Affordable, accessible and (most importantly) utterly enchanting, Slovenia is fast becoming the savvy LGBT traveller’s European destination of choice, says Luke Till.
The people of Slovenia prefer to think of their country geographically as more Central rather than Eastern Europe, and their 21st century liberal values identify more with those of their Western cousins than their neighbours to the east. These welcoming values mean that, of all the countries founded from the former Yugoslavia, Slovenia is the ideal destination for LGBT travellers to explore safely and with peace of mind.
But why else visit Slovenia? After all, it rarely features on people’s lists of ‘places to go’, but it absolutely should, and I’m here to tell you why.
Firstly, Slovenia is an incredibly beautiful country. Small – roughly one hundred square miles short of our very own Wales – but perfectly formed, Slovenia packs into its borders alpine forests, glacier lakes, verdant forests, sprawling vineyards, immaculate towns and a modest but glorious 29 miles of sparkling Adriatic coastline. Such varied terrain within easily drivable distances means at certain times of the year one is able to ski in the mountains after breakfast and then snorkel in the sea after lunch, should you feel so inclined.
Nestled between Austria, Hungary, Croatia and Italy, Slovenia is approximately a two-hour flight from London. Its capital city, Ljubljana (pronounced loob-ee-arna, and where you’ll most likely land), is almost in the very centre of the country, meaning it’s a great base to explore from.
What to see and do
Otočec Castle is a castle hotel on a small island in the middle of the Krka River in Otočec, which is part of the traditional region of Lower Carniola, found in the south-eastern corner of the country. It is the only water castle in Slovenia; indeed the word Otočec itself in Slovenian means ‘small island’. Dating from the 11th century but now fully restored, today it is a stunning hotel and wedding venue, perfect to stay in overnight or simply visit for dinner and a walk around its grounds.
Drink wine: The area known as the White Carniola offers rolling hills and seemingly endless cottage vineyards, one of which, Sturm Winemaker, offers fantastic tours of its cellars and produce. Learn about pairing wines with food and the process of ice wine. Slovenia even produces an orange wine – a blend somewhere between white and rosé. No less than 52 vine varieties grow across 14 wine-growing districts within three regions, meaning Slovenian wine is some of the most varied in the world, so there’s plenty to choose from.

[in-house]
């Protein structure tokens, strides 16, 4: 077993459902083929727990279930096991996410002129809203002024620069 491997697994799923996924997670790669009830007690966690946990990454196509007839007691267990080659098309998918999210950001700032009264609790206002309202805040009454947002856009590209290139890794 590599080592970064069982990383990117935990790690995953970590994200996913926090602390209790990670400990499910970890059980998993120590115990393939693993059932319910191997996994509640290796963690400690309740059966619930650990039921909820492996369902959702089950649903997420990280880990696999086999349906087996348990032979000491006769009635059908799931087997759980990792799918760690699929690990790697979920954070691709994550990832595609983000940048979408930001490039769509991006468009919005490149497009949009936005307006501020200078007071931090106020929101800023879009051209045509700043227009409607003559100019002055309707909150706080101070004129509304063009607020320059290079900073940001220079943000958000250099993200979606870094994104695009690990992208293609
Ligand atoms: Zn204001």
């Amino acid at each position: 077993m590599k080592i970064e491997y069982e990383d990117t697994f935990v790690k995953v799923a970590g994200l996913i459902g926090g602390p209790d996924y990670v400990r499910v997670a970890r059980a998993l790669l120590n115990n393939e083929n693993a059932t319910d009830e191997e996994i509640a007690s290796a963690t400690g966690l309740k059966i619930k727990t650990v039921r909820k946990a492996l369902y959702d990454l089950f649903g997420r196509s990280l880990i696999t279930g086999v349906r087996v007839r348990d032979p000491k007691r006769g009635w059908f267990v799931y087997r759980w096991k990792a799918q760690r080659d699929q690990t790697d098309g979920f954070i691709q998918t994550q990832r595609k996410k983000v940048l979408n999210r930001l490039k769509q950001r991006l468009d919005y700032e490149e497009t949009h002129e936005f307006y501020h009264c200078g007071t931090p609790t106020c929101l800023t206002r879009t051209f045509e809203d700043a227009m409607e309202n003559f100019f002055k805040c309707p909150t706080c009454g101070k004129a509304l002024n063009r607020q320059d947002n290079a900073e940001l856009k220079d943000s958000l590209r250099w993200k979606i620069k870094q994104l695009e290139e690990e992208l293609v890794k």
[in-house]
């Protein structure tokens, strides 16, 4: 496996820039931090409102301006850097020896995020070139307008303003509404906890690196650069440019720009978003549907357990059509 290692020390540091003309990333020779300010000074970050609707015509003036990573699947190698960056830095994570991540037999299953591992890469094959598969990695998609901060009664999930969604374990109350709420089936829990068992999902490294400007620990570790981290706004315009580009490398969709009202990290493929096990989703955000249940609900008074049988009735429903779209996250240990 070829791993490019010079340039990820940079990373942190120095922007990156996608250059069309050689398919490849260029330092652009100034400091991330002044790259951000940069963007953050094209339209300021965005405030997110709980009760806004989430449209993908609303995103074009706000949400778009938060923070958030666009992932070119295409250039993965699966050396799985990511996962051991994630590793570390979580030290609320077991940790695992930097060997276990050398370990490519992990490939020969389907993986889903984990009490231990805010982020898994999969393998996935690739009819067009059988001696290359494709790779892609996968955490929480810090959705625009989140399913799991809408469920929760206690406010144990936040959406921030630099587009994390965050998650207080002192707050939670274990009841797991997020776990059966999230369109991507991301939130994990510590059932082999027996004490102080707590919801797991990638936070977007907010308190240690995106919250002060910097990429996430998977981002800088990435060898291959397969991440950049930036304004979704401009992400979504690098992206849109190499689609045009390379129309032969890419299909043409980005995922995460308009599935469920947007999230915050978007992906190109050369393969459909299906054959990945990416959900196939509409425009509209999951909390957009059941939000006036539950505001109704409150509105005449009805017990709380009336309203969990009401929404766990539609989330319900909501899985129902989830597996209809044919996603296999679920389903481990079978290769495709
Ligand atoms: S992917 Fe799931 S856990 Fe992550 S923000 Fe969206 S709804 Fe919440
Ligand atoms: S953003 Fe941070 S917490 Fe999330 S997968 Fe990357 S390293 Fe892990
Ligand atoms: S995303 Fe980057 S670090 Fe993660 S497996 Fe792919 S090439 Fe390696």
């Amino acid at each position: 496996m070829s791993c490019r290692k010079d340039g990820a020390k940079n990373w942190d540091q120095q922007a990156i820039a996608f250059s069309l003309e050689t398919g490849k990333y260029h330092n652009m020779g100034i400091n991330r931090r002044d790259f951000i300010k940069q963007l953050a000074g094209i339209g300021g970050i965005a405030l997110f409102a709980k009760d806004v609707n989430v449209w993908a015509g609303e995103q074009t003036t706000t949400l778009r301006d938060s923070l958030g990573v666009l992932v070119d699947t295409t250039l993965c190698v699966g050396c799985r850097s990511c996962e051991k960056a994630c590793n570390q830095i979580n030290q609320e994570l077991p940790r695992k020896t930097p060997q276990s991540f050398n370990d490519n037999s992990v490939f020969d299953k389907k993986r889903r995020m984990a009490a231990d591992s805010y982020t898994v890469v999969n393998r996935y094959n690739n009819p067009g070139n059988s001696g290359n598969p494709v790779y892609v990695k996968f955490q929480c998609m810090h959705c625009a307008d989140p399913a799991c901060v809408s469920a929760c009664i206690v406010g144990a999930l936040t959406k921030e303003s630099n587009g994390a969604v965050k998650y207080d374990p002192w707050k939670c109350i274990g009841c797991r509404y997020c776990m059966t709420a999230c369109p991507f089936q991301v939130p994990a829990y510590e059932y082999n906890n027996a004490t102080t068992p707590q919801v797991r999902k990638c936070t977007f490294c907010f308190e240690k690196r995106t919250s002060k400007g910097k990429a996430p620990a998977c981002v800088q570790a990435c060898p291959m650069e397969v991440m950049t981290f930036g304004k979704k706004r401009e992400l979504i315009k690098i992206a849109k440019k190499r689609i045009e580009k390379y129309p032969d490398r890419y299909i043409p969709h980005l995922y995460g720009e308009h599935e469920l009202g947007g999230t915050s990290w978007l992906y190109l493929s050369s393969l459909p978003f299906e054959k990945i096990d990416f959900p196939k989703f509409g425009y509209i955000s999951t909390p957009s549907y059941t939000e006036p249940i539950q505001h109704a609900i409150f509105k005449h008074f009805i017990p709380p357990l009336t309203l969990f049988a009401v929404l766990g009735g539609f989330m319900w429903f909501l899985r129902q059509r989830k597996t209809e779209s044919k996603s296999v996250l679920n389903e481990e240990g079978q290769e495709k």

Visit a local farm: Your chance to herd sheep, ride a tractor, sample a traditional farm-to-table lunch. We played fun games at Eco Farm Totter and drank more wine on the banks of the Sava river (which makes up part of the Slovene-Croatian border) at Kozma Farmstay.
Back in the capital, a Ljubljana boat ride allows you to enjoy a drink while cruising down the peaceful River Ljubljanica Kanal, which meanders its way through the city it’s named after. It really is a superb way to see the capital from a different perspective and offers the opportunity to decide which of the dozens of bars and restaurants that line its banks you may plan on visiting once back on dry land.
Explore Ljubljana: Slovenia’s capital city consists of a maze of charming streets and is crowned with a beautiful medieval castle perched high up on a green hill, which makes it the perfect place to see excellent panoramas of the city, especially at sunset.
Slovenia’s residents are extremely friendly and LGBT tourists should feel at ease going into all bars in the capital, which encourage mixed crowds of all sexualities to socialise.
But if you want a predominantly more gay night out then Klub Tiffany is the place to head on a Friday night. As Ljubljana’s premier gay club, Klub Tiffany has been welcoming LGBT Slovenians and their friends to its dancefloors every week since 1993. It’s an indoor-outdoor complex housed in a disused military base and offers pop, trance and electro music, cheap beers and an apocalyptic Mad Max vibe complete with discarded truck tyres and old oil drums.
On Saturday nights it’s all about Klub K4, which offers lots more polish and far less grit than Tiffany with pop music and onstage drag dance performances across several floors (although we preferred Tiffany). Both clubs are a short walk from city centre.
Where to stay
Complete with impeccably designed bedroom suites, world-class fine-dining using fresh produce from its own gardens and guided tastings of superior wines in its newly converted winery tower, Otočec Castle is one of the most prestigious hotel venues in the whole of Slovenia and is found in the southeast corner of the country, close to the border with Croatia.
For the more active among us, nearby Hotel Sport offers comfortable contemporary rooms, a well equipped gym, huge indoor pool, steam room and sauna spa complex and outdoor activities.
Back in the capital, Ljubljana’s oldest continually working hotel, the Grand Union, offers four-star traditional opulence and huge bedroom suites with contemporary offerings for the modern traveller, such as gleaming rooftop pool and sumptuous massage treatments.
For an even higher level of luxury, the five-star InterContinental Ljubljana, with its soaring glass façade and exquisite rooftop bar, offers lavish rooms, exemplary service and breathtaking panoramas of the city.
When to go
Slovenia’s Pink Week takes place in late May. For more information and package deals, visit pinkweek.eu
The country’s Pride Parade takes place in June, while its Festival of Gay and Lesbian Film has been a regular annual event in the city every December for a number of years.
How to get there
Direct flights to Ljubljana leave London Gatwick, Stansted and Luton airports daily with low-cost airlines EasyJet and Wizz Air offering some of the best deals.